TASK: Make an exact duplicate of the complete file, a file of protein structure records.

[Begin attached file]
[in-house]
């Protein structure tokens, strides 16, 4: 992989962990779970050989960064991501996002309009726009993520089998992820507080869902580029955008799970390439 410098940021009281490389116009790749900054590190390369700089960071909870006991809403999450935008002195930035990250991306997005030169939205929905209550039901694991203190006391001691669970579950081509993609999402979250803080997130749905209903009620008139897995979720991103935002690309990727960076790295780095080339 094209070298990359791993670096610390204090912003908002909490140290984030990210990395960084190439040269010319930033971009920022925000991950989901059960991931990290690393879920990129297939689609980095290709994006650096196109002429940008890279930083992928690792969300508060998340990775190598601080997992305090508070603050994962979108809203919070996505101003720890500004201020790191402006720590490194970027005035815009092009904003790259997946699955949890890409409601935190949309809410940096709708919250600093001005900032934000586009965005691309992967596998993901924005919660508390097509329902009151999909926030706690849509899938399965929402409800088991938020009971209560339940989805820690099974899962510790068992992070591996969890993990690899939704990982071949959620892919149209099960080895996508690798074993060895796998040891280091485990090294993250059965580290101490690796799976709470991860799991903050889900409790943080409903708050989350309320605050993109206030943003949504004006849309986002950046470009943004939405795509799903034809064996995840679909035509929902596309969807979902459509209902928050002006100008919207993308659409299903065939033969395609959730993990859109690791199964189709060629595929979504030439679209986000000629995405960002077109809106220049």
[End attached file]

[in-house]
């Protein structure tokens, strides 16, 4: 992989962990779970050989960064991501996002309009726009993520089998992820507080869902580029955008799970390439 410098940021009281490389116009790749900054590190390369700089960071909870006991809403999450935008002195930035990250991306997005030169939205929905209550039901694991203190006391001691669970579950081509993609999402979250803080997130749905209903009620008139897995979720991103935002690309990727960076790295780095080339 094209070298990359791993670096610390204090912003908002909490140290984030990210990395960084190439040269010319930033971009920022925000991950989901059960991931990290690393879920990129297939689609980095290709994006650096196109002429940008890279930083992928690792969300508060998340990775190598601080997992305090508070603050994962979108809203919070996505101003720890500004201020790191402006720590490194970027005035815009092009904003790259997946699955949890890409409601935190949309809410940096709708919250600093001005900032934000586009965005691309992967596998993901924005919660508390097509329902009151999909926030706690849509899938399965929402409800088991938020009971209560339940989805820690099974899962510790068992992070591996969890993990690899939704990982071949959620892919149209099960080895996508690798074993060895796998040891280091485990090294993250059965580290101490690796799976709470991860799991903050889900409790943080409903708050989350309320605050993109206030943003949504004006849309986002950046470009943004939405795509799903034809064996995840679909035509929902596309969807979902459509209902928050002006100008919207993308659409299903065939033969395609959730993990859109690791199964189709060629595929979504030439679209986000000629995405960002077109809106220049």